Transduction (genetics)

The transfer of genetic information to a bacterium from a bacteriophage or between bacterial or yeast cells mediated by a phage vector.

Transduction how a virus moves DNA from one bacterium to another.[1]

Transduction

Joshua Lederberg and his graduate student Norton Zinder showed in 1952 that bacteriophages could transfer genetic information between bacteria in Salmonella.[2] This explained how bacteria of different species could gain resistance to the same antibiotic very quickly.

Transduction also refers to the process whereby foreign DNA is introduced into another cell via a viral vector. This is a common tool used by molecular biologists to introduce a foreign gene into a host cell's genome.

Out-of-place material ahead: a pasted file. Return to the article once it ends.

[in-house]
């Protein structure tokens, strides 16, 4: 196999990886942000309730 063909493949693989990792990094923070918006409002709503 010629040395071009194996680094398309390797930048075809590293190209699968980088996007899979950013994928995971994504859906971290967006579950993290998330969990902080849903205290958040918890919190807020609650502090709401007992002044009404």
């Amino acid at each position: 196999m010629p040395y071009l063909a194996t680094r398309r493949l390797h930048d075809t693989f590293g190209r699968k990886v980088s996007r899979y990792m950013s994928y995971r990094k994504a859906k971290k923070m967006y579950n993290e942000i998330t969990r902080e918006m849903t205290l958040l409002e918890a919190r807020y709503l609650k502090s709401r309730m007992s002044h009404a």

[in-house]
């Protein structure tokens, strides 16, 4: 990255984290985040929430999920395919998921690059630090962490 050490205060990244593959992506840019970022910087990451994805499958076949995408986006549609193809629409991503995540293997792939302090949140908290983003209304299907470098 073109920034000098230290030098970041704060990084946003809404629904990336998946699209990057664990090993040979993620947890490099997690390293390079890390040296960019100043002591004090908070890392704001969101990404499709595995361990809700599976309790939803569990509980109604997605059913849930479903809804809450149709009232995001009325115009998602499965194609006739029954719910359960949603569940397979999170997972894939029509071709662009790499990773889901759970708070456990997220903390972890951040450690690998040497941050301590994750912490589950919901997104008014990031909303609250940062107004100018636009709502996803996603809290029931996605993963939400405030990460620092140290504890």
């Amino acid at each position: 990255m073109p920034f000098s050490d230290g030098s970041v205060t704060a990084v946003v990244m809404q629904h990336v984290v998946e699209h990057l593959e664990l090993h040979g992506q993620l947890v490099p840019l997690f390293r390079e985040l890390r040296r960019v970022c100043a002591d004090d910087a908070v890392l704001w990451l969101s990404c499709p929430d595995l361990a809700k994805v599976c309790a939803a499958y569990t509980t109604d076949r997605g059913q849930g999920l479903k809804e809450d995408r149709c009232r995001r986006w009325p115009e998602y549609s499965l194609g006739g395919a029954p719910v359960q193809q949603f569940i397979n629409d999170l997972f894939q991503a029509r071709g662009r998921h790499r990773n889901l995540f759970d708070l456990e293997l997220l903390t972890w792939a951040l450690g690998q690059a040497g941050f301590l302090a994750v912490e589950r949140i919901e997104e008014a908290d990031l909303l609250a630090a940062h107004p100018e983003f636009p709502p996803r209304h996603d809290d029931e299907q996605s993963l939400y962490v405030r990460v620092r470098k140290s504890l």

When bacteriophages infect a bacterial cell, they usually reproduce by using the replicational, transcriptional, and translation machinery of the host bacterial cell to make many complete viral particles, including the viral DNA or RNA and the protein coat. Errors in this process can result in the virus carrying over DNA from one bacterium to another.

ReferencesEdit

  1. Jones, Elizabeth; Hartl, Daniel L. (1998). Genetics: principles and analysis. Boston: Jones and Bartlett Publishers. ISBN 0-7637-0489-X.{{cite book}}: CS1 maint: multiple names: authors list (link)
  2. Zinder, Norton D. & Joshua Lederberg 1952. Genetic exchange in Salmonella. Journal of Bacteriology 64(5), 679-699